Published: 8 May 2013
EXCLUSIVE by RICHARD OSLEY
A LIFE-SIZE statue of Amy Winehouse set for Chalk Farm has been approved by Town Hall planners, despite objections from conservationists who claimed it was too soon to honour the singer with the bronze sculpture.
The council's planning department gave full planning consent on for the project on Tuesday. It will see a bronze 'Amy' look down from the balcony at the Roundhouse. The decision came through on Tuesday.
Ms Winehouse, 27, died in July 2011 after drinking vodka following a period of abstinence. She was found at her home in Camden Square, which later became a point of vigil for her legions of fans.
Partly to steer them away from the quiet residential square, the statue was seen by organisers from The Amy Winehouse Foundation and the Roundhouse as a perfect memorial for the Back To Black singer, who had a famous affinity with Camden Town.
The statue, designed by Scott Eaton, is also seen as way of inspiring youngsters who come to the Roundhouse for creative courses. It has also been described as 'destination attraction'.
The Camden Town Conservation Advisory had been the chief objectors during the consultation survey stage.
In its written correspondence, the committee said: "We are concerned that this statue of Amy Winehouse should be proposed so soon after her death... It often takes some time to devise an appropriate and lasting memorial as well as to provide a really suitable venue. We are not necessarily impressed by Scott Eaton's statue and certainly feel that a much better venue could be found. The proposal certainly seems to have far more commercial aims than the simple one of remembering Amy."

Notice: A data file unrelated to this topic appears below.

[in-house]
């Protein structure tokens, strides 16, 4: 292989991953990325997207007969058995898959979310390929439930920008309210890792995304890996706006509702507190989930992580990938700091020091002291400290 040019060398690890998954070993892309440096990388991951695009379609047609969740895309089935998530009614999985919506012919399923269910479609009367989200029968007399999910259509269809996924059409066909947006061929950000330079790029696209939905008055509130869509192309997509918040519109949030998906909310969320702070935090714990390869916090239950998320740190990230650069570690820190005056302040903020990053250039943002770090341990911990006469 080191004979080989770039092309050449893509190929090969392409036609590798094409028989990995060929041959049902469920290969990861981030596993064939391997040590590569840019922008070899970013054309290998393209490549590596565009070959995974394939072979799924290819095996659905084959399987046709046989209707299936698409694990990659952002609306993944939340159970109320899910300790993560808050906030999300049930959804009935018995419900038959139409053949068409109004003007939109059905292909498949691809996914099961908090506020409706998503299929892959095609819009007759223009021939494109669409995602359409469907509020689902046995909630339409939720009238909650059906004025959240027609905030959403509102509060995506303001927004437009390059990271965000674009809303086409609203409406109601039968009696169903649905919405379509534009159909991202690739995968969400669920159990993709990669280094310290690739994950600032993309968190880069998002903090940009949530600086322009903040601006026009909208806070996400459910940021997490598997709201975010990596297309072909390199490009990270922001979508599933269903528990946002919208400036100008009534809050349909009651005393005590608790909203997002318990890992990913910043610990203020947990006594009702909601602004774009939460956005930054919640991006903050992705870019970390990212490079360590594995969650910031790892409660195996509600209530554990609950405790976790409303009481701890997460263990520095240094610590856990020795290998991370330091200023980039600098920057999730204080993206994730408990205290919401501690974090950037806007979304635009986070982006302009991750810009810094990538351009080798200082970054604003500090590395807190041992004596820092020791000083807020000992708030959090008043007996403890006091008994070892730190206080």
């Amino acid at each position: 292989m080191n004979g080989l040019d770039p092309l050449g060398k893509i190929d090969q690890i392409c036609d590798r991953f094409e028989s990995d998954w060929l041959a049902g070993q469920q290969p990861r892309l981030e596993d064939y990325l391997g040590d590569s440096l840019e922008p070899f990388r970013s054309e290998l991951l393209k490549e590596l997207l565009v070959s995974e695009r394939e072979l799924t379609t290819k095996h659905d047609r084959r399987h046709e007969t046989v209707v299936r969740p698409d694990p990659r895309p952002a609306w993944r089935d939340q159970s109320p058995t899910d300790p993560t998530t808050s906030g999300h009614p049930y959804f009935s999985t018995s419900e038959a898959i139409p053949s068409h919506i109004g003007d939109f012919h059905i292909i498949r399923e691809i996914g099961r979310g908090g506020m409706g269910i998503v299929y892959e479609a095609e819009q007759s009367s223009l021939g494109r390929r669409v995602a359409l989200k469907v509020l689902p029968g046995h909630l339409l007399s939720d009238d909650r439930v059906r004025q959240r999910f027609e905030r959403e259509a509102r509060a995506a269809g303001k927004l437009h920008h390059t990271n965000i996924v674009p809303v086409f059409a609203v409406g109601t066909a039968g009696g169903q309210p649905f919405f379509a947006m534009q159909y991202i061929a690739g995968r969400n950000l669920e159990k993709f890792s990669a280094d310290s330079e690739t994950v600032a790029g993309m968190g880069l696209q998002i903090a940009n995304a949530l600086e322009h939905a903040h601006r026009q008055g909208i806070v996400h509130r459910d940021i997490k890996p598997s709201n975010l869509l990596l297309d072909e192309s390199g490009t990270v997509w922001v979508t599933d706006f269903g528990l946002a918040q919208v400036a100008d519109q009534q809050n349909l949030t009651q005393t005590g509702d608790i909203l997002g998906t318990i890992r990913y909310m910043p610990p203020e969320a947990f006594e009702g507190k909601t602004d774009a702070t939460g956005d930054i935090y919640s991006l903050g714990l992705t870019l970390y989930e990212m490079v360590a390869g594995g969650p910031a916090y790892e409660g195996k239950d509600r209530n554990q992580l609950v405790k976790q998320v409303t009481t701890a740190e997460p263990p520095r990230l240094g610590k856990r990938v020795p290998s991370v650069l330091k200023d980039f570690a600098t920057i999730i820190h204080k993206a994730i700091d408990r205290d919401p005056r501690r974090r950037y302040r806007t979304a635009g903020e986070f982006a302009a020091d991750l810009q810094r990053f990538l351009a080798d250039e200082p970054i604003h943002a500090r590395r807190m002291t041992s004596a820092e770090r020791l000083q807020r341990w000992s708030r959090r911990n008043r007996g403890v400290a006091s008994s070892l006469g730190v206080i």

The planning files also show a letter of objection during, which said: "Please do not allow the statue of Amy Winehouse to go ahead. I am a huge fan of hers but this is going OTT."
But there was overwhelming support from the Winehouse family and a letter of support from somebody who had seen the proposals and wanted to urge planners to approve them. It said: "I no longer live in London but was born in Camden. I am also an alcoholic and a musician too. Amy was such a talented young woman.I urge you to agree to a statue for Amy as a celebrated artist and to remind young people of how dangerous alcohol can be."
Camden's new cautious approach on new statues honouring the dead apply to the public realm and not private areas like the Roundhouse's balcony. It has been agreed that the statue will not be lit up at night to avoid crowds gathering through the night.